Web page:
Adults, children make oral care a priority according to Delta Dental survey
In recognition of National Dental Hygiene Month, Delta Dental shares encouraging findings from its 2022 survey showing U.S. adults and parents are doing their part to practice diligent oral care at home.
The good news also extends to the dentist, as more adults and children made oral health preventive visits in 2022 than the year prior. Key findings from the 2022 study include:
Following best practices
US. adults follow recommended oral health guidelines at home – brushing their teeth twice a day, and flossing and using mouthwash once a day, on average.
More than half of U.S. adults (55%) follow ADA guidelines on how often to replace toothbrushes, while a vast majority of parents (93%) do the same for their children.
Going beyond the toothbrush
Nearly 1 in 2 adults (49%) use fluoride products, and approximately 4 in 5 parents (79%) believe fluoride is very, if not extremely, important to their child’s oral health and prevents cavities.
To improve their oral health and smiles, 20% of adults use whitening products, 15% use a tongue scraper, and 10% use either a mouthguard or night guard.
Always room for improvement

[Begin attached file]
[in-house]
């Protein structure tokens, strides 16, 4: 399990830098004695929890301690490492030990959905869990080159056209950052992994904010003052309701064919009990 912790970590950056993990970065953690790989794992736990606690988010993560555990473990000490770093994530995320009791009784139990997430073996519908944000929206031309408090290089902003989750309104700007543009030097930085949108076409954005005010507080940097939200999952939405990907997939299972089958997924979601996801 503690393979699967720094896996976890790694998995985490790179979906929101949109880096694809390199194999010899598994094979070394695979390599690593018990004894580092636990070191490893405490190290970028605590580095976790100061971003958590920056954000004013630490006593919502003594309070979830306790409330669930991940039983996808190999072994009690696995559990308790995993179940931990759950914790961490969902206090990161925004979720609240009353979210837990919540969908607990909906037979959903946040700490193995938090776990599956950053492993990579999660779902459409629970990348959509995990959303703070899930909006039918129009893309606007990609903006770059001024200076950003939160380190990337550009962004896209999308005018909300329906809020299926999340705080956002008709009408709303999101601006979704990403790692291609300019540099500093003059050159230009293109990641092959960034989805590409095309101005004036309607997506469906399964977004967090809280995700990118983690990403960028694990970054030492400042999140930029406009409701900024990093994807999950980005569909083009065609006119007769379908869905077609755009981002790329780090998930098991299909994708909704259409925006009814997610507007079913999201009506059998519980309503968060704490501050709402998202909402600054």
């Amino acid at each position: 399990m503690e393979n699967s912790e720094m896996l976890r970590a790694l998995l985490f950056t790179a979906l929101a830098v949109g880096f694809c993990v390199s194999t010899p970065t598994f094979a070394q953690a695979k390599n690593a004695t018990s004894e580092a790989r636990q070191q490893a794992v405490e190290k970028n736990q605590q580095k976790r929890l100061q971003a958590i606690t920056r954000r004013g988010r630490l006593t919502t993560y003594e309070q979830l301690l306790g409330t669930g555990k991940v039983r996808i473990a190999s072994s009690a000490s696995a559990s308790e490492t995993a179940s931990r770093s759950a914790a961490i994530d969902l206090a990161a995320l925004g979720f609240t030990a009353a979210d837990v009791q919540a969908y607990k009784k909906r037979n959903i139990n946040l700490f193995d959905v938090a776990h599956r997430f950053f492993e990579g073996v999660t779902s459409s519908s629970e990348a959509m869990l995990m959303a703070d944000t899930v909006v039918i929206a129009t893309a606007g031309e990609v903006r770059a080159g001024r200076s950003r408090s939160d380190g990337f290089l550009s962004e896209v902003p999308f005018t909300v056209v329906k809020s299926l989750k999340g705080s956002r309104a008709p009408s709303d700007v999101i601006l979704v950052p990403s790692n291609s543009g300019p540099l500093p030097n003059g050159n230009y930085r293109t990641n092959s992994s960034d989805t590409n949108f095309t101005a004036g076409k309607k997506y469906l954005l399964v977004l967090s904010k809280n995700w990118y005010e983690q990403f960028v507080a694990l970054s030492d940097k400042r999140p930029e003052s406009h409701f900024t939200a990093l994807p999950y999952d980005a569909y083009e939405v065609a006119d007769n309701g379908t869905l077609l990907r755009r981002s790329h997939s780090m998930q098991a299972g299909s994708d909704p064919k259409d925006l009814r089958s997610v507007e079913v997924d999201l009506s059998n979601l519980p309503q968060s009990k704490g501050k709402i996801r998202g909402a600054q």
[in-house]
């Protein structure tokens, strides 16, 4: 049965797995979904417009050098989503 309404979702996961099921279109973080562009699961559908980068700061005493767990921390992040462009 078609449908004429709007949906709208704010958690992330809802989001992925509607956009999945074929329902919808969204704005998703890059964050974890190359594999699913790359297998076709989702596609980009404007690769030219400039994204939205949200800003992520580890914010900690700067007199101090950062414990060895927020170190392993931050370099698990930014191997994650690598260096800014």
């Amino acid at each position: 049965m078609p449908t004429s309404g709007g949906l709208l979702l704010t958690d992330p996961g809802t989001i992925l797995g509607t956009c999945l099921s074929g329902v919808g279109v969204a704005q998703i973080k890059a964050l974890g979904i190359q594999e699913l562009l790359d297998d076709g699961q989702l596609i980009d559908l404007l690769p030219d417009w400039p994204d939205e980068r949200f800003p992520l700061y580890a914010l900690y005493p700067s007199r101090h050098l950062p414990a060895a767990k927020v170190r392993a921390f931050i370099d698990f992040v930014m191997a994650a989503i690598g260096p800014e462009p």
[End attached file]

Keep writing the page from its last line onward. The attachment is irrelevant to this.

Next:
About 2 in 3 (65%) moms and dads find it difficult to get their child to brush their teeth, with 1 in 4 (25%) reporting their child does not like the taste of toothpaste.
Learn more about consumer opinions and behaviors related to oral health in the Delta Dental State of America's Oral Health and Wellness Report.
About the survey
The 2022 State of America’s Oral Health and Wellness Report is based upon Delta Dental-commissioned research conducted between January 19 and January 28, 2022, by Material Holdings, LLC, a global insights and strategy consultancy. The research used an email invitation and online surveys to two audiences recruited through an opt-in panel of 1,172 parents of children ages 12 and younger and 1,027 nationally representative Americans ages 18+.
Quotas were set to ensure a reliable and accurate representation of the U.S. population of adults and parents with children ages 12 and younger. The report has a margin of error of +/- 3%.